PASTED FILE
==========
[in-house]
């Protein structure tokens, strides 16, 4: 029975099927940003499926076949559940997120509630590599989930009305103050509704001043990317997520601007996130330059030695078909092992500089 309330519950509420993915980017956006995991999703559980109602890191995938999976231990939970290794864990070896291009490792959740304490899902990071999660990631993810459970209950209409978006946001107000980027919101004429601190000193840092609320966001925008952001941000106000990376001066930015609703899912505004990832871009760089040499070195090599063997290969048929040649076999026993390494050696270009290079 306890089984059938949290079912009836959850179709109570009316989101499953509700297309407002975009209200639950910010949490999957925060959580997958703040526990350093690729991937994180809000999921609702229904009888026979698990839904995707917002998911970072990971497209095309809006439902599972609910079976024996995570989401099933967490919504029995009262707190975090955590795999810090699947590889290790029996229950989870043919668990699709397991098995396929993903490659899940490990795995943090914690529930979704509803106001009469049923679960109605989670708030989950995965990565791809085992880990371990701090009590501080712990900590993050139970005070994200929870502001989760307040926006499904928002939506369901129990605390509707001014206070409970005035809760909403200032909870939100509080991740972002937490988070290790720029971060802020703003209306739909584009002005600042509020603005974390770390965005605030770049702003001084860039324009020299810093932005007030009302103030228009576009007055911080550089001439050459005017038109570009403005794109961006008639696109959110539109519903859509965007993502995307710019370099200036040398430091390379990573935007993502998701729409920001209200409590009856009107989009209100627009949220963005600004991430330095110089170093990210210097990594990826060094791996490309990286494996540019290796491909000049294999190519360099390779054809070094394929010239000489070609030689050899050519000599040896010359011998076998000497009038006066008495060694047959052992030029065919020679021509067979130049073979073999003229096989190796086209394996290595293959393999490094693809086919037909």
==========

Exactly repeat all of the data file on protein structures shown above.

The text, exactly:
[in-house]
């Protein structure tokens, strides 16, 4: 029975099927940003499926076949559940997120509630590599989930009305103050509704001043990317997520601007996130330059030695078909092992500089 309330519950509420993915980017956006995991999703559980109602890191995938999976231990939970290794864990070896291009490792959740304490899902990071999660990631993810459970209950209409978006946001107000980027919101004429601190000193840092609320966001925008952001941000106000990376001066930015609703899912505004990832871009760089040499070195090599063997290969048929040649076999026993390494050696270009290079 306890089984059938949290079912009836959850179709109570009316989101499953509700297309407002975009209200639950910010949490999957925060959580997958703040526990350093690729991937994180809000999921609702229904009888026979698990839904995707917002998911970072990971497209095309809006439902599972609910079976024996995570989401099933967490919504029995009262707190975090955590795999810090699947590889290790029996229950989870043919668990699709397991098995396929993903490659899940490990795995943090914690529930979704509803106001009469049923679960109605989670708030989950995965990565791809085992880990371990701090009590501080712990900590993050139970005070994200929870502001989760307040926006499904928002939506369901129990605390509707001014206070409970005035809760909403200032909870939100509080991740972002937490988070290790720029971060802020703003209306739909584009002005600042509020603005974390770390965005605030770049702003001084860039324009020299810093932005007030009302103030228009576009007055911080550089001439050459005017038109570009403005794109961006008639696109959110539109519903859509965007993502995307710019370099200036040398430091390379990573935007993502998701729409920001209200409590009856009107989009209100627009949220963005600004991430330095110089170093990210210097990594990826060094791996490309990286494996540019290796491909000049294999190519360099390779054809070094394929010239000489070609030689050899050519000599040896010359011998076998000497009038006066008495060694047959052992030029065919020679021509067979130049073979073999003229096989190796086209394996290595293959393999490094693809086919037909």